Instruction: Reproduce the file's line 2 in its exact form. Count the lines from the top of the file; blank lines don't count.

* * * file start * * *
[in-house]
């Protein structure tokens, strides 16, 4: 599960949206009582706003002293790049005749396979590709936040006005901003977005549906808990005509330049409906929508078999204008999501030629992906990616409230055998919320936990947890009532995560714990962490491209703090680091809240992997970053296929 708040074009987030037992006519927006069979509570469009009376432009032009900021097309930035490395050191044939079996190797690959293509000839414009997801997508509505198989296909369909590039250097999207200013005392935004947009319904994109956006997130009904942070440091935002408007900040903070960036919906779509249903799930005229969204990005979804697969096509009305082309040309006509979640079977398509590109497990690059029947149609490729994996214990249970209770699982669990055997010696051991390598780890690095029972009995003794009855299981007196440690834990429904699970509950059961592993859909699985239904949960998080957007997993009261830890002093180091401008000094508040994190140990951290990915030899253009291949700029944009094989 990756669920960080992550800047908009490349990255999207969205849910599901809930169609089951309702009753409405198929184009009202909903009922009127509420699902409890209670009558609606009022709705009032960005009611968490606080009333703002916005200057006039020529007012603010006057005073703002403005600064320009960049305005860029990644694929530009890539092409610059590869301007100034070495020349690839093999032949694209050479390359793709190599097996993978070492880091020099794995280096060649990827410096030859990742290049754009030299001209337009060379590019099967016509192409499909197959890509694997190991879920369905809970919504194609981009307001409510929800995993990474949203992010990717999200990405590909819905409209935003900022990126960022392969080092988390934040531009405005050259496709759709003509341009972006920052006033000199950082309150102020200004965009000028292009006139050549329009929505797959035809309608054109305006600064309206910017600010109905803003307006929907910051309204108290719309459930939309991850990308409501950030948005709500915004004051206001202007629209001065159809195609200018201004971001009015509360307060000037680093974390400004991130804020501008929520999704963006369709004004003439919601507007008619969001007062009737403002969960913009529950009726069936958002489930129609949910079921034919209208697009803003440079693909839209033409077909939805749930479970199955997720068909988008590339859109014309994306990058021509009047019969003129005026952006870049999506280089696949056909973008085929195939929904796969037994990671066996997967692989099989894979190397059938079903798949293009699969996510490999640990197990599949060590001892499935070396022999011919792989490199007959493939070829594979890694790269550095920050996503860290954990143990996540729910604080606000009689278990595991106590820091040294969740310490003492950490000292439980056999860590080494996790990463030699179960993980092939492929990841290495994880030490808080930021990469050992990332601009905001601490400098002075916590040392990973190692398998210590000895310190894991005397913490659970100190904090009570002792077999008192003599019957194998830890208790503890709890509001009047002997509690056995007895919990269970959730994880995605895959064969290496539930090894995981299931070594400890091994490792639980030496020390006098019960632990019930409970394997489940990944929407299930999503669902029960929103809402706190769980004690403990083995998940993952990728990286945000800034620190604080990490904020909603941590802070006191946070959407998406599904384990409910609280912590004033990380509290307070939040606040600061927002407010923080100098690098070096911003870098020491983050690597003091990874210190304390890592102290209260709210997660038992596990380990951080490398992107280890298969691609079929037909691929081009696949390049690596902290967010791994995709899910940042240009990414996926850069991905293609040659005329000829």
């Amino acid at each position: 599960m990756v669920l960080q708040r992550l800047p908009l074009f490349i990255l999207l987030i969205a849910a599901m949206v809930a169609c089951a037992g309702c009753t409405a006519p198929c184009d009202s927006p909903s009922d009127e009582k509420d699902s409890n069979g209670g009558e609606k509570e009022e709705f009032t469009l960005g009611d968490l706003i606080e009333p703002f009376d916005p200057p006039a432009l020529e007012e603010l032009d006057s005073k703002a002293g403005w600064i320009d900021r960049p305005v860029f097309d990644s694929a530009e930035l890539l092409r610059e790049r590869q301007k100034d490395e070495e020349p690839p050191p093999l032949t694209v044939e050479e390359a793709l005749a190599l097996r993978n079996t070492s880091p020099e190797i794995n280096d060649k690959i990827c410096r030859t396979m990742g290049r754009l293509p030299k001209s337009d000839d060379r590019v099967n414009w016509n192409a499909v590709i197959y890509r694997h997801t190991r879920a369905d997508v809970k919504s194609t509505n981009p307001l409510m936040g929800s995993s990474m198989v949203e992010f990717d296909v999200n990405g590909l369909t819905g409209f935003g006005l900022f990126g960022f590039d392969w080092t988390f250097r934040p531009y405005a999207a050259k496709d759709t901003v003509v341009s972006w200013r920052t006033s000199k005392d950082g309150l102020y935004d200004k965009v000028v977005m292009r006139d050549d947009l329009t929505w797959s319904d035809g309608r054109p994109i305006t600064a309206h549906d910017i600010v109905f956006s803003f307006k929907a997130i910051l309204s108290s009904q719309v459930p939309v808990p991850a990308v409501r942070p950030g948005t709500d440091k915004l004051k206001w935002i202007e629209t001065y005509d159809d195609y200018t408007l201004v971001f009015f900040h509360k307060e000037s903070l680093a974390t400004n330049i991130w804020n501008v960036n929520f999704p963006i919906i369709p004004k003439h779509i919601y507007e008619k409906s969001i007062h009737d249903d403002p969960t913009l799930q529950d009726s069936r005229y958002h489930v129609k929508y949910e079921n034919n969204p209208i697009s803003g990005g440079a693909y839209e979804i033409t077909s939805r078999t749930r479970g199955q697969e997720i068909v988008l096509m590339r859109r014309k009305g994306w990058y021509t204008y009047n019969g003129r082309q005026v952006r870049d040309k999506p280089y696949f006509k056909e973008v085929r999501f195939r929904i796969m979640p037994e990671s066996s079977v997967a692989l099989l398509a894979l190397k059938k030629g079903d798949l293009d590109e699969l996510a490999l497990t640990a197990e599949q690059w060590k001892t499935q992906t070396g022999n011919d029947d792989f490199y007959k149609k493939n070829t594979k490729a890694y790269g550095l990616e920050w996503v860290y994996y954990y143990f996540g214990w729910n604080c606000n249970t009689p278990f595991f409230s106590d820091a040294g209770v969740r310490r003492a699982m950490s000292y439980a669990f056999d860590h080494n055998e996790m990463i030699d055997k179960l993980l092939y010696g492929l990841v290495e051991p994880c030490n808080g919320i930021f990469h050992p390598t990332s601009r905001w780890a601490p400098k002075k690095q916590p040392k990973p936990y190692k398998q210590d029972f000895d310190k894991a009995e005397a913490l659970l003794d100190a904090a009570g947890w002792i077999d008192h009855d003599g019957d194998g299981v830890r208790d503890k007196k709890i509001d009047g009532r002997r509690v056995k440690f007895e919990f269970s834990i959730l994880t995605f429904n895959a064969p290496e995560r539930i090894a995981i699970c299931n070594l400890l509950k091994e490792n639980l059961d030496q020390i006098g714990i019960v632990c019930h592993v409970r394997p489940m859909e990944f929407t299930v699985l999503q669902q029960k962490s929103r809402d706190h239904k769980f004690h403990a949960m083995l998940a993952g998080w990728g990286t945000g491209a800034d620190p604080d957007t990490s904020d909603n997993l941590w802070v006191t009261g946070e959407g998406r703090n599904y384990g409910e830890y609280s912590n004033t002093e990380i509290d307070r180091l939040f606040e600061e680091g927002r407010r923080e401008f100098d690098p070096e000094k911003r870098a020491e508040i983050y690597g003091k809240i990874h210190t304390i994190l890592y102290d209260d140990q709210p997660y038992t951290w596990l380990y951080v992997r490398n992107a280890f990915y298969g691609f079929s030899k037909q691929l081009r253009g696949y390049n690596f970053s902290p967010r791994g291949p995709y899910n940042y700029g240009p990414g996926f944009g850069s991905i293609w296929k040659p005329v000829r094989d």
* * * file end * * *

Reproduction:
């Protein structure tokens, strides 16, 4: 599960949206009582706003002293790049005749396979590709936040006005901003977005549906808990005509330049409906929508078999204008999501030629992906990616409230055998919320936990947890009532995560714990962490491209703090680091809240992997970053296929 708040074009987030037992006519927006069979509570469009009376432009032009900021097309930035490395050191044939079996190797690959293509000839414009997801997508509505198989296909369909590039250097999207200013005392935004947009319904994109956006997130009904942070440091935002408007900040903070960036919906779509249903799930005229969204990005979804697969096509009305082309040309006509979640079977398509590109497990690059029947149609490729994996214990249970209770699982669990055997010696051991390598780890690095029972009995003794009855299981007196440690834990429904699970509950059961592993859909699985239904949960998080957007997993009261830890002093180091401008000094508040994190140990951290990915030899253009291949700029944009094989 990756669920960080992550800047908009490349990255999207969205849910599901809930169609089951309702009753409405198929184009009202909903009922009127509420699902409890209670009558609606009022709705009032960005009611968490606080009333703002916005200057006039020529007012603010006057005073703002403005600064320009960049305005860029990644694929530009890539092409610059590869301007100034070495020349690839093999032949694209050479390359793709190599097996993978070492880091020099794995280096060649990827410096030859990742290049754009030299001209337009060379590019099967016509192409499909197959890509694997190991879920369905809970919504194609981009307001409510929800995993990474949203992010990717999200990405590909819905409209935003900022990126960022392969080092988390934040531009405005050259496709759709003509341009972006920052006033000199950082309150102020200004965009000028292009006139050549329009929505797959035809309608054109305006600064309206910017600010109905803003307006929907910051309204108290719309459930939309991850990308409501950030948005709500915004004051206001202007629209001065159809195609200018201004971001009015509360307060000037680093974390400004991130804020501008929520999704963006369709004004003439919601507007008619969001007062009737403002969960913009529950009726069936958002489930129609949910079921034919209208697009803003440079693909839209033409077909939805749930479970199955997720068909988008590339859109014309994306990058021509009047019969003129005026952006870049999506280089696949056909973008085929195939929904796969037994990671066996997967692989099989894979190397059938079903798949293009699969996510490999640990197990599949060590001892499935070396022999011919792989490199007959493939070829594979890694790269550095920050996503860290954990143990996540729910604080606000009689278990595991106590820091040294969740310490003492950490000292439980056999860590080494996790990463030699179960993980092939492929990841290495994880030490808080930021990469050992990332601009905001601490400098002075916590040392990973190692398998210590000895310190894991005397913490659970100190904090009570002792077999008192003599019957194998830890208790503890709890509001009047002997509690056995007895919990269970959730994880995605895959064969290496539930090894995981299931070594400890091994490792639980030496020390006098019960632990019930409970394997489940990944929407299930999503669902029960929103809402706190769980004690403990083995998940993952990728990286945000800034620190604080990490904020909603941590802070006191946070959407998406599904384990409910609280912590004033990380509290307070939040606040600061927002407010923080100098690098070096911003870098020491983050690597003091990874210190304390890592102290209260709210997660038992596990380990951080490398992107280890298969691609079929037909691929081009696949390049690596902290967010791994995709899910940042240009990414996926850069991905293609040659005329000829």